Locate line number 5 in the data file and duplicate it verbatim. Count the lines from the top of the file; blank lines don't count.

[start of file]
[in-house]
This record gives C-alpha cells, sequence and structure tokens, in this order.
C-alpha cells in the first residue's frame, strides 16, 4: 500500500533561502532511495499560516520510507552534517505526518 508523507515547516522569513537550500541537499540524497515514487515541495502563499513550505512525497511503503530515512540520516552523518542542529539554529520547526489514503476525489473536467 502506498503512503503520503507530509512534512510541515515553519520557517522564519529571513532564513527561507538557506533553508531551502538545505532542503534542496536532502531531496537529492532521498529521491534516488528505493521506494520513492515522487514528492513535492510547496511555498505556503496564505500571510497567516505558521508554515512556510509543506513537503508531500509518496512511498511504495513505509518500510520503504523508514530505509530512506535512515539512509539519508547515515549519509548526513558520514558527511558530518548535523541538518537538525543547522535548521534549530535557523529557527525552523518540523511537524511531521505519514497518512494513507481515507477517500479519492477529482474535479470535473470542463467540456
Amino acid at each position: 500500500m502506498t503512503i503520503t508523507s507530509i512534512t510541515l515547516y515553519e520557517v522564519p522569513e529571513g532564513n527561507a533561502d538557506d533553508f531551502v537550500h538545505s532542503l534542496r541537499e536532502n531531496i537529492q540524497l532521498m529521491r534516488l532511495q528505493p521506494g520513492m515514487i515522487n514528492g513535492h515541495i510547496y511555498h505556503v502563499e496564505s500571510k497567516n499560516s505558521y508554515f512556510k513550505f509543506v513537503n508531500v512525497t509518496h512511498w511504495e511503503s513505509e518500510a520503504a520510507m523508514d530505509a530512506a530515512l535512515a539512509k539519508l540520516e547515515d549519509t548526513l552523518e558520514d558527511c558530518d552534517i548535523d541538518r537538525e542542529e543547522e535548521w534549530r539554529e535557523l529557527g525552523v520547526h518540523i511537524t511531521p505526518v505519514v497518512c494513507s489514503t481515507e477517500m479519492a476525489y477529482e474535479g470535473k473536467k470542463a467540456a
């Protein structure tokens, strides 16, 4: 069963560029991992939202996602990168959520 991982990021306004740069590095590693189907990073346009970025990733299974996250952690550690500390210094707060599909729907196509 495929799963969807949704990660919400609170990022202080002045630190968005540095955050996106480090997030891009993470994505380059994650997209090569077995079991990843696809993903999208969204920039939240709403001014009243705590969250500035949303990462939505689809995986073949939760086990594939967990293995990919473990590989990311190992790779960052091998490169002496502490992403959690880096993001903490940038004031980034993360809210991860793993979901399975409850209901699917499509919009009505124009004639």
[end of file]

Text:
């Protein structure tokens, strides 16, 4: 069963560029991992939202996602990168959520 991982990021306004740069590095590693189907990073346009970025990733299974996250952690550690500390210094707060599909729907196509 495929799963969807949704990660919400609170990022202080002045630190968005540095955050996106480090997030891009993470994505380059994650997209090569077995079991990843696809993903999208969204920039939240709403001014009243705590969250500035949303990462939505689809995986073949939760086990594939967990293995990919473990590989990311190992790779960052091998490169002496502490992403959690880096993001903490940038004031980034993360809210991860793993979901399975409850209901699917499509919009009505124009004639």